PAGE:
April 27, 2021
An unprecedented investment in mental health staff, supports and training for students, teachers, and parents
NEW YORK—Mayor Bill de Blasio, First Lady Chirlane McCray, Schools Chancellor Meisha Porter, and Speaker Corey Johnson today announced an historic expansion in access to school-based mental health supports for school communities as they confront and heal the trauma caused by COVID-19. As part of this expansion, mental health supports are being integrated into Summer Rising, all schools will participate in social-emotional screening, and over 600 social workers, psychologists, and family support workers will be hired totaling over 6,000 mental health workers in our schools across the city. Additionally, mental health resources and training will be made available to parents through DOE’s Parent University and to early childhood educators.
“Here in New York City, we are doing everything we can to make sure our children and their families feel supported. Given the trauma of the past year, we know that starts with building out and fortifying our City’s mental health infrastructure,” said Mayor Bill de Blasio. “Our message to children, parents, and guardians is clear: we will heal our city together.”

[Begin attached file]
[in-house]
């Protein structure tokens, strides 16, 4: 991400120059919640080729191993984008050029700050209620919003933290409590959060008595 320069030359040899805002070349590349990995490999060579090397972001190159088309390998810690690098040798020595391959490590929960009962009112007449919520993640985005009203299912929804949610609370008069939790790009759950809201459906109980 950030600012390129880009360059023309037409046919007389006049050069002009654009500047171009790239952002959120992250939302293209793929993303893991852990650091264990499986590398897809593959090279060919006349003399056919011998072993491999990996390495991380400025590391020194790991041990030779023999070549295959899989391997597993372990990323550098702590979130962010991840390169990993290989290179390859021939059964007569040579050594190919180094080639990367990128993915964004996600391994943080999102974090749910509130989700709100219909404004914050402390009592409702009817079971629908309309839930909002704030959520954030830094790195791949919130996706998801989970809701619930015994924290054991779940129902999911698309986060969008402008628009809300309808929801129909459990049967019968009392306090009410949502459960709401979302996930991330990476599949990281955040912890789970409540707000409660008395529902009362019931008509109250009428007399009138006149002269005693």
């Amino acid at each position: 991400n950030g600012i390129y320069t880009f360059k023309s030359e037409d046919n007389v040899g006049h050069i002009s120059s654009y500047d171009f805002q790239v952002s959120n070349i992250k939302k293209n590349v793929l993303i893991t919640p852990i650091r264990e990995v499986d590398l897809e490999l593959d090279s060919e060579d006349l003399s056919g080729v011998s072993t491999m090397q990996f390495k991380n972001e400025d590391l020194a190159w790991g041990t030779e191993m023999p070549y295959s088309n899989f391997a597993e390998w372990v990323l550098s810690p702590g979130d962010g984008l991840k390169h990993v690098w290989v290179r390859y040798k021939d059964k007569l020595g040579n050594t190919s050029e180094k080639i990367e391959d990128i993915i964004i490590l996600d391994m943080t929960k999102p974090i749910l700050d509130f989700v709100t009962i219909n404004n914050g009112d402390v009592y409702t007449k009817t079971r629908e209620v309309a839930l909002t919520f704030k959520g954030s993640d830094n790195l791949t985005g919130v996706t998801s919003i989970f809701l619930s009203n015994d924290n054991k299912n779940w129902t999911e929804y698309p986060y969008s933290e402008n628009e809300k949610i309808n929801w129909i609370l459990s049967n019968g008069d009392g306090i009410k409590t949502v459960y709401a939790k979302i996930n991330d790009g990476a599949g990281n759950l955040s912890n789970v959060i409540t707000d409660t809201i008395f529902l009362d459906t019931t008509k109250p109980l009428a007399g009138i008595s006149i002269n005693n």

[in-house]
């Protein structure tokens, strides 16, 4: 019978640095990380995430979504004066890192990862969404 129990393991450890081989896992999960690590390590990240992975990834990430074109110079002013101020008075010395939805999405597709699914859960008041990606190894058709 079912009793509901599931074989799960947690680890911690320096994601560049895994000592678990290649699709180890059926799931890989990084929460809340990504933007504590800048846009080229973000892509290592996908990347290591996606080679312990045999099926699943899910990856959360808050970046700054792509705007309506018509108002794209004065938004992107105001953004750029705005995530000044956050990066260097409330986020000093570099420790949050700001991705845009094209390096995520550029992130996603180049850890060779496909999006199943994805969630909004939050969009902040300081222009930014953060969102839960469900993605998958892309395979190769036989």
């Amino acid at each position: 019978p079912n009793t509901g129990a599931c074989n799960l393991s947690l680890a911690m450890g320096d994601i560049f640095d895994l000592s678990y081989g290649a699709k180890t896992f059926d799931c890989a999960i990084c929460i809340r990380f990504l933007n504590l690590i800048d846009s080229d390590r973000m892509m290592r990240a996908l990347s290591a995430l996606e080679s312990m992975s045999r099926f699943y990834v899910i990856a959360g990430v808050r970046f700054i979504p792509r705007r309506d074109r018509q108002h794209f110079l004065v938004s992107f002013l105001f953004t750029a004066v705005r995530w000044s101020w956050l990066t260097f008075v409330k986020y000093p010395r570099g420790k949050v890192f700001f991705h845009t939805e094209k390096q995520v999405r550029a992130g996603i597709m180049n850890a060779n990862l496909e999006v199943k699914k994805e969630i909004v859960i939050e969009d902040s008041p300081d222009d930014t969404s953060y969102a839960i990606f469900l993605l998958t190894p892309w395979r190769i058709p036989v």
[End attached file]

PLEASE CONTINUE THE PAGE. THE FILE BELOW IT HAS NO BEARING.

“Social-emotional screenings at every public school marks a critical expansion of mental health support for our young people,” said First Lady Chirlane McCray. “These screenings are a preventive measure, with a focus on maintaining wellness. Children will have an opportunity to talk about how they are feeling, how they’re getting along with friends and family, and talk about anything big or small they may be experiencing. These are conversations they should be able to have in the best of times. But after the year we’ve had, these conversations are more important than ever as they manage the grief, anxiety and trauma triggered by the pandemic.”
“Since day one, we have prioritized access to mental health care for all students and fought to ensure our educators and families have the supports they need to confront the trauma caused by the pandemic,” said Schools Chancellor Meisha Porter. “This historic investment underscores our commitment to address the social-emotional needs of our children by providing wraparound supports and services to meet them where they are. Our future is brighter when our young people are thriving.”